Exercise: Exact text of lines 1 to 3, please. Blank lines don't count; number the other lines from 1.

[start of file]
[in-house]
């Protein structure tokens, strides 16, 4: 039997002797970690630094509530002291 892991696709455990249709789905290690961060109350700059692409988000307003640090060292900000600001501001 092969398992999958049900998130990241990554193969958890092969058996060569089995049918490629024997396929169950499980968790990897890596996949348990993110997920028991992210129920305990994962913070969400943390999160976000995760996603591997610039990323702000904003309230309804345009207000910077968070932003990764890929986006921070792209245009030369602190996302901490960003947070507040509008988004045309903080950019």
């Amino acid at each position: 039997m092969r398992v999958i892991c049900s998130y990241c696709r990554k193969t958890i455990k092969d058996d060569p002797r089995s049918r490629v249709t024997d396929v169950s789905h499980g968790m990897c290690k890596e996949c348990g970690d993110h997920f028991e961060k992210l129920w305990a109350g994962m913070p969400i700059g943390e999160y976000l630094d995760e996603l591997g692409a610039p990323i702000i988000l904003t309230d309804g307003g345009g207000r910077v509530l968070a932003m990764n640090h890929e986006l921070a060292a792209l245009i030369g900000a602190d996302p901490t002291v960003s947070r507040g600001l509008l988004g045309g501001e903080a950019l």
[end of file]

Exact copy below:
[in-house]
């Protein structure tokens, strides 16, 4: 039997002797970690630094509530002291 892991696709455990249709789905290690961060109350700059692409988000307003640090060292900000600001501001 092969398992999958049900998130990241990554193969958890092969058996060569089995049918490629024997396929169950499980968790990897890596996949348990993110997920028991992210129920305990994962913070969400943390999160976000995760996603591997610039990323702000904003309230309804345009207000910077968070932003990764890929986006921070792209245009030369602190996302901490960003947070507040509008988004045309903080950019």
């Amino acid at each position: 039997m092969r398992v999958i892991c049900s998130y990241c696709r990554k193969t958890i455990k092969d058996d060569p002797r089995s049918r490629v249709t024997d396929v169950s789905h499980g968790m990897c290690k890596e996949c348990g970690d993110h997920f028991e961060k992210l129920w305990a109350g994962m913070p969400i700059g943390e999160y976000l630094d995760e996603l591997g692409a610039p990323i702000i988000l904003t309230d309804g307003g345009g207000r910077v509530l968070a932003m990764n640090h890929e986006l921070a060292a792209l245009i030369g900000a602190d996302p901490t002291v960003s947070r507040g600001l509008l988004g045309g501001e903080a950019l």